Approachable customer service

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I recently completed a consulting project for a network of county libraries. One of our objectives was to identify ways to incorporate exceptional customer service into the day-to-day processes at the libraries. As a part of my preparation, I read a research paper by Jennifer Bonnet and Benjamin McAlexander titled, “How Do You like Me Now?: An Image-rating Study of Librarian Approachability” (Apr 2013). Among the findings was the positive correlation between library staff approachability and whether or not they smiled or wore a nametag:

“Smiling had a positive effect across rater groups, demonstrating that…participants tended to consider smiling librarians as having increased approachability versus (a neutral expression)…(S)miling made the most difference of all the treatments (e.g., expression, nametag, attire), which reveals the uniquely powerful effect that smiling might have on patron perceptions of librarians. As a result, our recommendation for librarians who wish to maximize their perceived approachability in public service settings is to smile when making eye contact with patrons.

Librarians who wore a nametag came in second (behind smiling) in the ranking of tested treatments. This finding suggests that patrons consider an explicit indication of a librarian’s role as a public service provider to be approachable. Thus, our recommendation for librarians at public service desks is to wear a nametag.”

Supported by the research paper, I emphasized the opportunity library staff had to express genuine interest in patrons by smiling and making eye contact, which requires staff to be attentive and attuned to patrons in need of assistance – even as computer screens and side-work compete for their attention. One way to address this is to provide staff with standing or adjustable desk alternatives. Doing so increases library staff visibility while enabling them to more easily spot service opportunities that might otherwise be hidden behind a 23” computer monitor. (In addition to improving visibility, standing desks provide an array of health benefits according to the Wall Street Journal article: “The Toll of Sitting All Day” by Sumathi Reddy (Sept 29th, 2015)).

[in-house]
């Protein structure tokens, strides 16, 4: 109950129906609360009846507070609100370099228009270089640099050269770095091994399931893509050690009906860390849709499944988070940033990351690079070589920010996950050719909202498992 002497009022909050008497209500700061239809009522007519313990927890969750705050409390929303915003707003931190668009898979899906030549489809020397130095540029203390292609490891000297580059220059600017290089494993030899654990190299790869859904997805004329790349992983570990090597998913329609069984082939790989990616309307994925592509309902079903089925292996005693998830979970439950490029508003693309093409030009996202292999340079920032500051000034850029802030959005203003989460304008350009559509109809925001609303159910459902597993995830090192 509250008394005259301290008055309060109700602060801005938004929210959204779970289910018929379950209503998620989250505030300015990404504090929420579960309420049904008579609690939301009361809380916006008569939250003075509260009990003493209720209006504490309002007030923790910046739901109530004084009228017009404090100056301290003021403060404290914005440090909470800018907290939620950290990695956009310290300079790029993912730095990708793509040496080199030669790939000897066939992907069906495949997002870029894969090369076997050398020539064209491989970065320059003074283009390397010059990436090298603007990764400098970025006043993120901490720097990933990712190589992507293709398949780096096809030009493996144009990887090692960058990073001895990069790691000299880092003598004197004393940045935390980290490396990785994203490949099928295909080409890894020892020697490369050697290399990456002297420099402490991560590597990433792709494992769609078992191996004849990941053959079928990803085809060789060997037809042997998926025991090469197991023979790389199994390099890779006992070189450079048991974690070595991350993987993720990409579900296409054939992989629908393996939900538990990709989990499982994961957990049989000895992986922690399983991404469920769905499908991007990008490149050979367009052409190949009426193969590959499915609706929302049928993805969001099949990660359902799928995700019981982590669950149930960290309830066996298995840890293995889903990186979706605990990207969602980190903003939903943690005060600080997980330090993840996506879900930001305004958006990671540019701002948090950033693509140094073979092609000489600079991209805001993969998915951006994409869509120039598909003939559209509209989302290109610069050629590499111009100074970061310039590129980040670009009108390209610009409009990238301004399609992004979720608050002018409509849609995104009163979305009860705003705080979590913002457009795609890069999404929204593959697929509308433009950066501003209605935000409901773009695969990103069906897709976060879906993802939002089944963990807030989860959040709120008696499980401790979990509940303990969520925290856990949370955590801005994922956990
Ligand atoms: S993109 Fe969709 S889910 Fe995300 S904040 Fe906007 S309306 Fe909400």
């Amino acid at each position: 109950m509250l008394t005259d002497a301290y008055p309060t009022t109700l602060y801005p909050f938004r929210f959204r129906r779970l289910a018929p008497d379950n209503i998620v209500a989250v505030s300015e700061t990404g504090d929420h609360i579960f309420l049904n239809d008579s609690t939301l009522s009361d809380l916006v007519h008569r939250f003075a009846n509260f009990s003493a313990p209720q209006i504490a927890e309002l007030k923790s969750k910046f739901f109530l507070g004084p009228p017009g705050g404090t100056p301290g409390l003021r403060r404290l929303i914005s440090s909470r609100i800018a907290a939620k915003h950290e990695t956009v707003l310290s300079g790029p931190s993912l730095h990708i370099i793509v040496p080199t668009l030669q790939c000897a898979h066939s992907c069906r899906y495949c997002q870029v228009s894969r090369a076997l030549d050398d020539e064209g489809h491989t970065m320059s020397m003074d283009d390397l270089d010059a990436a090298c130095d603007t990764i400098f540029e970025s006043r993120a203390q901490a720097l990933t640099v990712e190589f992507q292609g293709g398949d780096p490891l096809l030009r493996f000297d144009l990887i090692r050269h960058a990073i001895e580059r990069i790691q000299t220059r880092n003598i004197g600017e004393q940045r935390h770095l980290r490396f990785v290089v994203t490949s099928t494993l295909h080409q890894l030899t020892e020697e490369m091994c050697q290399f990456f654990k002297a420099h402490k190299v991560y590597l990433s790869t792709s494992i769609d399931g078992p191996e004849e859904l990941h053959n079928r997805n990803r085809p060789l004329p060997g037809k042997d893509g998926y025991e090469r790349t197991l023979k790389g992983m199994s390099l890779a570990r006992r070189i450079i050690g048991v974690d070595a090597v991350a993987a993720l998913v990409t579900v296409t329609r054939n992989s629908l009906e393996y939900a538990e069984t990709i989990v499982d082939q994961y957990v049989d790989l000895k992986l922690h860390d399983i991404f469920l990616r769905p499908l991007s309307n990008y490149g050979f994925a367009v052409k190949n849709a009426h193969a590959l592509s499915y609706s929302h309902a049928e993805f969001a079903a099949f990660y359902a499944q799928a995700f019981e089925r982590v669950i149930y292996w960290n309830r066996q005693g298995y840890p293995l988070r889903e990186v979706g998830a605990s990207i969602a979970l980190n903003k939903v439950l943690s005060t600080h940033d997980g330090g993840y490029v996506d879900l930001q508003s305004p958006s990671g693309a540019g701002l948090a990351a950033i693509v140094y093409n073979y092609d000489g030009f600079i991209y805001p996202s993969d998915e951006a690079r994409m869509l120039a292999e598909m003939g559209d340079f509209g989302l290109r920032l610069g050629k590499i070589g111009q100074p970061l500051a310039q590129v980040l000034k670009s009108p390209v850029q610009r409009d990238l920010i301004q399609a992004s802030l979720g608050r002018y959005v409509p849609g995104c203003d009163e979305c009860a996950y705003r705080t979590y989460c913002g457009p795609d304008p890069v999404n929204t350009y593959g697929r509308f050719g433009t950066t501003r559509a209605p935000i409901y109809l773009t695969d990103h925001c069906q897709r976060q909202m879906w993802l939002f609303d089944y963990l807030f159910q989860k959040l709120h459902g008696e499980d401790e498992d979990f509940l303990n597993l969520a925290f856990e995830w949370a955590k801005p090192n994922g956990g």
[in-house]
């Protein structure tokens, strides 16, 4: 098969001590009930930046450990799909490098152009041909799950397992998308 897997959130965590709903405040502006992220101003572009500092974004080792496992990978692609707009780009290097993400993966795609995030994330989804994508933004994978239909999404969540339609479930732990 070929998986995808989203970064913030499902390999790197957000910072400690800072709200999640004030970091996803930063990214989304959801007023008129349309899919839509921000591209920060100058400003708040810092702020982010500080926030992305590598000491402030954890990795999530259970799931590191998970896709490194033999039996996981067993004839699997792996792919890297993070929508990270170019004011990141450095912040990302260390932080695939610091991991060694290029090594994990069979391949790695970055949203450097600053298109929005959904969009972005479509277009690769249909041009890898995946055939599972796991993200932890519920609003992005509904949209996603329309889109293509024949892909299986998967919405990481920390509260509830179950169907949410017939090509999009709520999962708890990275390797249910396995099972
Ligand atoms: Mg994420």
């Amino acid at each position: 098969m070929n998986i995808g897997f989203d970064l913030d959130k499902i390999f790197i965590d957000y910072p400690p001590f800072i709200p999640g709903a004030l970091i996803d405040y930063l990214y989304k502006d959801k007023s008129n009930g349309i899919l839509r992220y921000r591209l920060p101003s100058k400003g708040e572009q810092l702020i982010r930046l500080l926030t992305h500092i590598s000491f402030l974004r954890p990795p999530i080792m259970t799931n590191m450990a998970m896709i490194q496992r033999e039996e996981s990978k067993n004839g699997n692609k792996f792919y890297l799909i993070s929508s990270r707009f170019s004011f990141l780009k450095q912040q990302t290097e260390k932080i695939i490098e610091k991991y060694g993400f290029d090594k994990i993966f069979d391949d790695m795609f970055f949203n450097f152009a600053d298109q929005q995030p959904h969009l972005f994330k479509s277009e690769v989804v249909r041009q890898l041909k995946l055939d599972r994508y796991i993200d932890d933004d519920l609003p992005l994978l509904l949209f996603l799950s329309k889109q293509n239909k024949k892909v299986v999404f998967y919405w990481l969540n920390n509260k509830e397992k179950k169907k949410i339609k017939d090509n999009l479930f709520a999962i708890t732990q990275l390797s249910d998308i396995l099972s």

I also advised my client to consider adding a conversation starter – a “spark” to ignite a memorable interaction with library staff – such as engraving the staff member’s favorite book title or genre beneath her name on her nametag. This seemingly minor addition to the standard nametag has the potential to transform routine transactions with library patrons into memorable experiences.

These lessons are not unique to library staff. Regardless of setting, customer-facing employees have the ability to provide stellar customer service; they just have to put themselves in a position to shine. And they can do so by smiling, remaining visible and attentive, and always wearing a nametag – preferably one that creates a “spark”. The difference between ordinary and extraordinary really is that little “extra”.

Republished with author's permission from original post.

Steve Curtin
Steve Curtin is the author of Delight Your Customers: 7 Simple Ways to Raise Your Customer Service from Ordinary to Extraordinary. He wrote the book to address the following observation: While employees consistently execute mandatory job functions for which they are paid, they inconsistently demonstrate voluntary customer service behaviors for which there is little or no additional cost to their employers. After a 20-year career with Marriott International, Steve now devotes his time to speaking, consulting, and writing on the topic of extraordinary customer service.

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